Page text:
walter_t._richardson_4.jpg"Blessed are the peacemakers, they are called the children of God," – Matthew 5:9. In June 1963, President John F. Kenney, while speaking on the topic of world peace, declared that he wanted, “Not a Pax Americana enforced on the world by American weapons of war. Not the peace of the grave or the security of the slave.

I am talking about genuine peace, the kind of peace that makes life on earth worth living, the kind that enables [people] and nations to grow and to hope and to build a better life for their children – not merely peace for Americans but peace for all men and women, not merely peace in our time but peace for all time.” 

That was 50 years ago, a time when America was divided sharply along racial lines. There was little peace for thousands of disenfranchised persons. That was a time when Gov. George Wallace of Alabama vowed in a speech, “Segregation today, segregation forever.”

That was a time when four little black girls were bombed while they were attending church services at the 16th Street Baptist Church in Birmingham, Ala. President John F. Kennedy himself was a victim of violence, assassinated in 1963.
Our country’s relationship with other governments was strained. What the world needed and deserved then was peace. And what the world needs and deserves now is peace.

Yes, things have changed for the better since 1963. Neither space nor time permits me to cite the several instances of positive change in local and world peace but, as a society, our pursuit of peace and tranquility must aggressively continue.
When Jesus said, “Blessed are the peacemakers,” He knew not everybody would understand their life’s purpose.

There are three kinds of people who occupy the world. First, there are the peace-breakers. These are the people who intentionally start trouble, making people who belong to the “other” group uncomfortable. Some peace breakers suffer from homogeneity where the only “right” group is whatever group or clique to which they belong.

Then there are the peace-keepers.  These are the people who are busy not doing anything to bring about positive change. Peace-keepers avoid conflict at all cost, even when there’s a need for conflict resolution. They are quiet and uninvolved.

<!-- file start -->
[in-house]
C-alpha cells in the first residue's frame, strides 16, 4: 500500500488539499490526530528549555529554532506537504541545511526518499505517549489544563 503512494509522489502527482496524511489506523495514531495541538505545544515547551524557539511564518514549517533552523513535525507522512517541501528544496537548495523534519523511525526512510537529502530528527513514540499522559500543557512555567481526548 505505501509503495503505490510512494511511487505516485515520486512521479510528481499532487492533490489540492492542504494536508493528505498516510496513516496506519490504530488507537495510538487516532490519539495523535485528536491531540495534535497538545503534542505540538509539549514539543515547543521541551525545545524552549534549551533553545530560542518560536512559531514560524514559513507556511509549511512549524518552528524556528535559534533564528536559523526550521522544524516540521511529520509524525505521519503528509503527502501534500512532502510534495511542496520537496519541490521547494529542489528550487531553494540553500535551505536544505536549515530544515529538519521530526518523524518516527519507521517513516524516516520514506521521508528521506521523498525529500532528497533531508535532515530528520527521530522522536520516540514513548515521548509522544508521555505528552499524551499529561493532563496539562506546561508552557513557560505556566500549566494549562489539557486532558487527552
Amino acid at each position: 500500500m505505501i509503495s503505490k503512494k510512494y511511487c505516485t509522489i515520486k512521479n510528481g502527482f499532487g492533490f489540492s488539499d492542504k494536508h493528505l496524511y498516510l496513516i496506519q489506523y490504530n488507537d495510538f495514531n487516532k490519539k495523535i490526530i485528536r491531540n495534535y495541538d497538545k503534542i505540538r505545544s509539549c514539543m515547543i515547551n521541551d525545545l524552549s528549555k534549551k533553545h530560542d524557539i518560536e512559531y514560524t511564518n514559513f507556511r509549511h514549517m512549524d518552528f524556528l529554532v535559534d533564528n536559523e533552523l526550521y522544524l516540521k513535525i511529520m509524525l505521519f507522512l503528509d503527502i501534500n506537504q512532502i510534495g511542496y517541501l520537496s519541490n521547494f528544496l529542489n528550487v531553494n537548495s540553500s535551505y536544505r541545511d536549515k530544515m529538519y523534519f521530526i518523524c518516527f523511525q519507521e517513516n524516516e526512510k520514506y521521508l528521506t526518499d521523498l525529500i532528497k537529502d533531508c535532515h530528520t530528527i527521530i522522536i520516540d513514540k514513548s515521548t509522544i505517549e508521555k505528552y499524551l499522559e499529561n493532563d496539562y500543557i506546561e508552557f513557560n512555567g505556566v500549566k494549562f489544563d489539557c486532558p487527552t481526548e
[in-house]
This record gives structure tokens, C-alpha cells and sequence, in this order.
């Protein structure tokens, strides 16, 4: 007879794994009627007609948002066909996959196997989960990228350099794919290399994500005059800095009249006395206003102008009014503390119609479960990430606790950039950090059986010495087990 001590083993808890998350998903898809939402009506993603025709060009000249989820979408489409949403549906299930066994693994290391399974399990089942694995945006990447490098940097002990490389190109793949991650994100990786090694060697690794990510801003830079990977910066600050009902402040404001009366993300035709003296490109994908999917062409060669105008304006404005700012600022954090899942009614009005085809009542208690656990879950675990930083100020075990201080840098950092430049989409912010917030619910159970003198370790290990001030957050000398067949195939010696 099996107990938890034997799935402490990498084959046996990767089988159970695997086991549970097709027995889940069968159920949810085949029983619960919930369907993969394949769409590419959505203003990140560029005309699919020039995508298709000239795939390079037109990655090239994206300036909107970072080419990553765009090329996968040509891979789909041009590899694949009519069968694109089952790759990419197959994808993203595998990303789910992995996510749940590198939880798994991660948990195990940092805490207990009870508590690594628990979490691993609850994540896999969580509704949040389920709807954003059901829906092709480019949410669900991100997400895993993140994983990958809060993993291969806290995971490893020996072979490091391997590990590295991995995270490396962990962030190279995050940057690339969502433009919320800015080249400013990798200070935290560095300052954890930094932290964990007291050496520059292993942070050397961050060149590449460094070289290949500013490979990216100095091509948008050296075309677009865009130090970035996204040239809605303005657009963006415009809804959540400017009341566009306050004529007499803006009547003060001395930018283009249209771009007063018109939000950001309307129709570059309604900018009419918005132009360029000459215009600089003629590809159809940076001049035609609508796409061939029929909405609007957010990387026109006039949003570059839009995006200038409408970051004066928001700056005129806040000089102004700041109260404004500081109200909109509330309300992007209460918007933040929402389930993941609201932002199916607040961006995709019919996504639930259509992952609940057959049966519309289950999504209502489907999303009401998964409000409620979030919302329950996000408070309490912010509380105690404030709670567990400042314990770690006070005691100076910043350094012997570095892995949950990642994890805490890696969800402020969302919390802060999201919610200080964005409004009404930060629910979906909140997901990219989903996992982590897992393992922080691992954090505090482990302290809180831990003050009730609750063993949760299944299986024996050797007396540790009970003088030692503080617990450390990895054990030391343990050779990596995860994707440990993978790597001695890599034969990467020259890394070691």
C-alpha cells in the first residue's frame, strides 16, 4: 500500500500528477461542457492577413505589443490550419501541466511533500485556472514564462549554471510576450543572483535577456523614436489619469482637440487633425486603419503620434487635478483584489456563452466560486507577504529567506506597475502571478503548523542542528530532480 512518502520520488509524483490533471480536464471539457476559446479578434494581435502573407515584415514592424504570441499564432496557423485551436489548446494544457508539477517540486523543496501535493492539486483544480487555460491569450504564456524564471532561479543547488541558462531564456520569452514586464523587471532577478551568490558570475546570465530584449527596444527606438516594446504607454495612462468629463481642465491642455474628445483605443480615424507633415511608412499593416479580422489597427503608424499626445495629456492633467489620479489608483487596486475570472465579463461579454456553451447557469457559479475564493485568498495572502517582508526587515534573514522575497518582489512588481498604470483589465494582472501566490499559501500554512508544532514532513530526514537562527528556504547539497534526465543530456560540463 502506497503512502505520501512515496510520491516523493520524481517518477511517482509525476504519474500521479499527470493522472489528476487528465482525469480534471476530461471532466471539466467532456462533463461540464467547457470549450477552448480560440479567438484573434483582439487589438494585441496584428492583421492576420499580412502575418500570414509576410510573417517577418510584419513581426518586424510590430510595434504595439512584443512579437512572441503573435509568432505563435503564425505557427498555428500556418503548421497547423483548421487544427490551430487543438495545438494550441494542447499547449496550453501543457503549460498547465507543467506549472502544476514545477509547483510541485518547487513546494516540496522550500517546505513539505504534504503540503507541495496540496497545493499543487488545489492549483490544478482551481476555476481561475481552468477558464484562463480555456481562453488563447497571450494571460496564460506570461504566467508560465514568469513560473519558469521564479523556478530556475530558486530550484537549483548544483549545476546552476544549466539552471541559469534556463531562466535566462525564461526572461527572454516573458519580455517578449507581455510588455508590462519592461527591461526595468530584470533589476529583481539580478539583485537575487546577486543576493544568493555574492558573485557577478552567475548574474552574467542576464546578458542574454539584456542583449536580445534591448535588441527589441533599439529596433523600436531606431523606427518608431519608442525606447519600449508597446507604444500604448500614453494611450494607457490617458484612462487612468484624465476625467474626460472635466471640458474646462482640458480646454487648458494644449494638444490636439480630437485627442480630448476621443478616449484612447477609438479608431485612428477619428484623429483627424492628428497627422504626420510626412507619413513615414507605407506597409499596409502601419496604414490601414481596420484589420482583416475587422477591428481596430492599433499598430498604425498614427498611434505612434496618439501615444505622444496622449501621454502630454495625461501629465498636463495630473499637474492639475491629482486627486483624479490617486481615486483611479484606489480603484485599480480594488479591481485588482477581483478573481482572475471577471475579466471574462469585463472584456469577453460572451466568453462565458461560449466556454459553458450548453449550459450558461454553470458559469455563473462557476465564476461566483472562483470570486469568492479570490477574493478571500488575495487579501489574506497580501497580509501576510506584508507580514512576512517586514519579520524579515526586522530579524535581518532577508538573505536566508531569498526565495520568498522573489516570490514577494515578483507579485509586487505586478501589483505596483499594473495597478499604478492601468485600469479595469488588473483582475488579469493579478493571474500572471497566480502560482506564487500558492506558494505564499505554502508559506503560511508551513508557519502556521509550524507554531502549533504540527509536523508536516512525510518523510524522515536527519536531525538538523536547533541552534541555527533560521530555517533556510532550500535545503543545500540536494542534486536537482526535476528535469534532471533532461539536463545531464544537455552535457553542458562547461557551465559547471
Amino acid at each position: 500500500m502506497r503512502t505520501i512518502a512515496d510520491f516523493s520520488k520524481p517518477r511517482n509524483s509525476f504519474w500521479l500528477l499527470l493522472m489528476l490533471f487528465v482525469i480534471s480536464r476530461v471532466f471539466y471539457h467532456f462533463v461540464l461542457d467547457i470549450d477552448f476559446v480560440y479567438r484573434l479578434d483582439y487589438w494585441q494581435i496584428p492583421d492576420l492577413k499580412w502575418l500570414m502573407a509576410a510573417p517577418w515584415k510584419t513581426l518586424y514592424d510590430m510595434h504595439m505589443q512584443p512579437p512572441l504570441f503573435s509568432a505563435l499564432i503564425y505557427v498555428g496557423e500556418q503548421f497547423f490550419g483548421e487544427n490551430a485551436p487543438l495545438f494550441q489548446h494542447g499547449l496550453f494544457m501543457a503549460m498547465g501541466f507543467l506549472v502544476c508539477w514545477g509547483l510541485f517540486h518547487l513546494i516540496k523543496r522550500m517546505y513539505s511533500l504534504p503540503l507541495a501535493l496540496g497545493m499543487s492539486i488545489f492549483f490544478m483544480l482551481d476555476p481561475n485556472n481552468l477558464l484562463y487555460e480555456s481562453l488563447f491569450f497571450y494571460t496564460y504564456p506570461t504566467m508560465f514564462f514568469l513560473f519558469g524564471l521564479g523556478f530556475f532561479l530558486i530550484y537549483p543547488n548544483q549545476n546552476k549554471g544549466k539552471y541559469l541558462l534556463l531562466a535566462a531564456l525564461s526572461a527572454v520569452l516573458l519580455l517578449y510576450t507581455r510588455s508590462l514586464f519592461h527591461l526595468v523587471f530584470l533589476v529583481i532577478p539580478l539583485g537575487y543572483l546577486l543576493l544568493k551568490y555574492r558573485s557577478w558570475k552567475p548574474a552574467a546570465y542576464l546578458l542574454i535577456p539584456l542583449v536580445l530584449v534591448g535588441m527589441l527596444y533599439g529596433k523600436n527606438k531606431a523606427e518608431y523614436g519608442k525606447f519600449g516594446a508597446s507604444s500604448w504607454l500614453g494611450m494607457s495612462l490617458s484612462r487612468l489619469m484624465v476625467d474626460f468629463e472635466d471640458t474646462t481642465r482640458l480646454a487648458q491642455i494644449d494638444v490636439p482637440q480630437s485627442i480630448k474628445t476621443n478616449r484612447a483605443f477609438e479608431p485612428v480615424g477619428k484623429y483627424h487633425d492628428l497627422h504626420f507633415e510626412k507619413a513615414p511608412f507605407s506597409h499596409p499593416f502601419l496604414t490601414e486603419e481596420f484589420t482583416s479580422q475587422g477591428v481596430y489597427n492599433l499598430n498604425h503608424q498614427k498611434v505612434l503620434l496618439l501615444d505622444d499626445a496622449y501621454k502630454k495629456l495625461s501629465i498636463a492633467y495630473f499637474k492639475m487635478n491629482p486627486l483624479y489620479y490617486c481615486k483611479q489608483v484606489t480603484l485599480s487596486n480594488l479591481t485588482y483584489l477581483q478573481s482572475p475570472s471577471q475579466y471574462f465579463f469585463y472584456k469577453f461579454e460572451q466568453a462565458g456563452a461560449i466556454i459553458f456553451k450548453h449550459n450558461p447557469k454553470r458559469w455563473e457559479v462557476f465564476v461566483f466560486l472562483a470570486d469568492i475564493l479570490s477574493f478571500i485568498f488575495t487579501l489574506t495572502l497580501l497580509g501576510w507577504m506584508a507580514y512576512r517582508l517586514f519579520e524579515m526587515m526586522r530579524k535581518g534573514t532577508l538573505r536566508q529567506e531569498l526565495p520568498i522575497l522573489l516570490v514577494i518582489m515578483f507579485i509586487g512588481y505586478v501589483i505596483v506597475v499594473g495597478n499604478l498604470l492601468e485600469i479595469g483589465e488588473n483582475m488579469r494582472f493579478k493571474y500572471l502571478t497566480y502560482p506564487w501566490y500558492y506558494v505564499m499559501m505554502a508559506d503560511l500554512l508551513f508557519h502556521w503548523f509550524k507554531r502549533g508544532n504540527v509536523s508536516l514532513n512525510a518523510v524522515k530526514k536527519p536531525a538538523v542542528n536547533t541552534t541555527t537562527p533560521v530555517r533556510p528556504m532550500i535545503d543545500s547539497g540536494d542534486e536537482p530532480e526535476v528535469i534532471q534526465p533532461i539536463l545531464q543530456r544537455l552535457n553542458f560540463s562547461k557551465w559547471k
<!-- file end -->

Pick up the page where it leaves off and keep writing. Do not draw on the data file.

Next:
The essence of their non-action is summed up in the statement, “You keep over there and I’ll stay over here. There is no necessary intersection with your situation and mine.

As long as we are equal, separate is no problem. I don’t understand you – and don’t have a need to. I’m fine where I am and I’m perfectly fine with where you are, as long as I don’t have to deal with you. I’ll tolerate you but don’t expect me to embrace you. I’m a peace-keeper.”

But, then, thank God, there are the peace-makers.  It’s more practical, more morally useful, more intellectually sustainable and stimulating to be a peace-maker. Jesus calls this group “blessed.”

They are regarded as content, because they understand life’s purpose. They are blessed, happy, content and fulfilled with knowing they are powerful enough to make a difference in the world.            

Peace-makers are also, according to Jesus, recognized as children of God. God is love, peace and just. So all of God’s children have His traits. Peace-makers are also realized in Jesus’ statement as central to the Master’s mission to transform the world. Peace-makers know peace inwardly. For it is impossible to effectively change anything outwardly unless there is peace inwardly.

Peace is also a spiritual dynamic, which helps peace-makers make the right decisions as they pursue peace socially. Peace-makers are always involved resolving disputes, erasing divisions, eliminating strife and building relationships.

Peace-makers make peace, not just keep peace. George Bernard Shaw said, “The people who get on in this world are the people who get up and look for the circumstances they want and, if they can’t find them, make them.” 

When our bodies are whole, we call it health, when our world is whole, we call it peace. What the world needs is peace, so let it begin with each of us.  Amen!

*Walter T. Richardson is pastor-emeritus of Sweet Home Missionary Baptist Church in South Miami-Dade County and chairman of the Miami-Dade Community Relations Board. He may be contacted at Website: